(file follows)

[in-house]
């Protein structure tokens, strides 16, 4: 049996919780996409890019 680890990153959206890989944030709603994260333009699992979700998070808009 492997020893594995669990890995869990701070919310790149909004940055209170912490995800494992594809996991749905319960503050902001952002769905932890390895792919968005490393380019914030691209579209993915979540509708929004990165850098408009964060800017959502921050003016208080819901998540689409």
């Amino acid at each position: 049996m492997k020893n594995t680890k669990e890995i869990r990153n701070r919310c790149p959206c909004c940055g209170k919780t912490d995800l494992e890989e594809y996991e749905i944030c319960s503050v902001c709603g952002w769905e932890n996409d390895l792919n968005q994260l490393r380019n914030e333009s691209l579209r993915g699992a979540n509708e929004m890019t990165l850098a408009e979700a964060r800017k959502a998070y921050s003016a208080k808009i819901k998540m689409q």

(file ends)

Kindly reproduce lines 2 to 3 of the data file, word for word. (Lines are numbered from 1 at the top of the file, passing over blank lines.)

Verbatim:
């Protein structure tokens, strides 16, 4: 049996919780996409890019 680890990153959206890989944030709603994260333009699992979700998070808009 492997020893594995669990890995869990701070919310790149909004940055209170912490995800494992594809996991749905319960503050902001952002769905932890390895792919968005490393380019914030691209579209993915979540509708929004990165850098408009964060800017959502921050003016208080819901998540689409």
């Amino acid at each position: 049996m492997k020893n594995t680890k669990e890995i869990r990153n701070r919310c790149p959206c909004c940055g209170k919780t912490d995800l494992e890989e594809y996991e749905i944030c319960s503050v902001c709603g952002w769905e932890n996409d390895l792919n968005q994260l490393r380019n914030e333009s691209l579209r993915g699992a979540n509708e929004m890019t990165l850098a408009e979700a964060r800017k959502a998070y921050s003016a208080k808009i819901k998540m689409q």